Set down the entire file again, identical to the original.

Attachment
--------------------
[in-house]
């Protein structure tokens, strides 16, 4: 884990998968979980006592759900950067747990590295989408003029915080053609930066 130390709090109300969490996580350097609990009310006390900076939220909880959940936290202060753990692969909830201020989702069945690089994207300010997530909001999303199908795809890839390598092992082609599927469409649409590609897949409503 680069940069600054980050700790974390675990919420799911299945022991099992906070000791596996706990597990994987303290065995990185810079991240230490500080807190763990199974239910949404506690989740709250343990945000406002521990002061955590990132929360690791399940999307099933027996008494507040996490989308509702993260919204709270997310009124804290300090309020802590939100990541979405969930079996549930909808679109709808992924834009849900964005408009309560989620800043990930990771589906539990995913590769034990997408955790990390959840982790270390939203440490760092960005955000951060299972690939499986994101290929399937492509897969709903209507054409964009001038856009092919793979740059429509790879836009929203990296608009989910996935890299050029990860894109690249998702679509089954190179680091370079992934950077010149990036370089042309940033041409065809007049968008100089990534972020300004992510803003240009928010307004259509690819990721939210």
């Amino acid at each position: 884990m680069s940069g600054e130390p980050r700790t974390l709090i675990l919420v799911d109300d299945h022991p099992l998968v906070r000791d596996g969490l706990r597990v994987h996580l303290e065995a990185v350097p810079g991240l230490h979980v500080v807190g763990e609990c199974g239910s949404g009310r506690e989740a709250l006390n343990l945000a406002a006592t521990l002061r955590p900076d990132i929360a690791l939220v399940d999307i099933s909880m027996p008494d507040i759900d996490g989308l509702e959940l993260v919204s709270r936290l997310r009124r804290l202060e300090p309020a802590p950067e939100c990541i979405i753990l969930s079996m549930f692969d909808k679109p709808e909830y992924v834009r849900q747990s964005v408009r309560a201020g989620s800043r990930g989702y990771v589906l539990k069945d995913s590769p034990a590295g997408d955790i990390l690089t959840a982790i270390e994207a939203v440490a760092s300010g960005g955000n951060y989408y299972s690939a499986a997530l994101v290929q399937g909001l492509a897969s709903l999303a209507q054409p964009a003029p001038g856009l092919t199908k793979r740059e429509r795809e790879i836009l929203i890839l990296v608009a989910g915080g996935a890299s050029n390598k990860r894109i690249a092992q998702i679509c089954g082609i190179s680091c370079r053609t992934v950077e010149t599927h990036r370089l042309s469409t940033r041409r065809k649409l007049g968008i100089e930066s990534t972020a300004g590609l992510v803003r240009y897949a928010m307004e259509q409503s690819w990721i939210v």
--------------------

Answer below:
[in-house]
């Protein structure tokens, strides 16, 4: 884990998968979980006592759900950067747990590295989408003029915080053609930066 130390709090109300969490996580350097609990009310006390900076939220909880959940936290202060753990692969909830201020989702069945690089994207300010997530909001999303199908795809890839390598092992082609599927469409649409590609897949409503 680069940069600054980050700790974390675990919420799911299945022991099992906070000791596996706990597990994987303290065995990185810079991240230490500080807190763990199974239910949404506690989740709250343990945000406002521990002061955590990132929360690791399940999307099933027996008494507040996490989308509702993260919204709270997310009124804290300090309020802590939100990541979405969930079996549930909808679109709808992924834009849900964005408009309560989620800043990930990771589906539990995913590769034990997408955790990390959840982790270390939203440490760092960005955000951060299972690939499986994101290929399937492509897969709903209507054409964009001038856009092919793979740059429509790879836009929203990296608009989910996935890299050029990860894109690249998702679509089954190179680091370079992934950077010149990036370089042309940033041409065809007049968008100089990534972020300004992510803003240009928010307004259509690819990721939210």
């Amino acid at each position: 884990m680069s940069g600054e130390p980050r700790t974390l709090i675990l919420v799911d109300d299945h022991p099992l998968v906070r000791d596996g969490l706990r597990v994987h996580l303290e065995a990185v350097p810079g991240l230490h979980v500080v807190g763990e609990c199974g239910s949404g009310r506690e989740a709250l006390n343990l945000a406002a006592t521990l002061r955590p900076d990132i929360a690791l939220v399940d999307i099933s909880m027996p008494d507040i759900d996490g989308l509702e959940l993260v919204s709270r936290l997310r009124r804290l202060e300090p309020a802590p950067e939100c990541i979405i753990l969930s079996m549930f692969d909808k679109p709808e909830y992924v834009r849900q747990s964005v408009r309560a201020g989620s800043r990930g989702y990771v589906l539990k069945d995913s590769p034990a590295g997408d955790i990390l690089t959840a982790i270390e994207a939203v440490a760092s300010g960005g955000n951060y989408y299972s690939a499986a997530l994101v290929q399937g909001l492509a897969s709903l999303a209507q054409p964009a003029p001038g856009l092919t199908k793979r740059e429509r795809e790879i836009l929203i890839l990296v608009a989910g915080g996935a890299s050029n390598k990860r894109i690249a092992q998702i679509c089954g082609i190179s680091c370079r053609t992934v950077e010149t599927h990036r370089l042309s469409t940033r041409r065809k649409l007049g968008i100089e930066s990534t972020a300004g590609l992510v803003r240009y897949a928010m307004e259509q409503s690819w990721i939210v």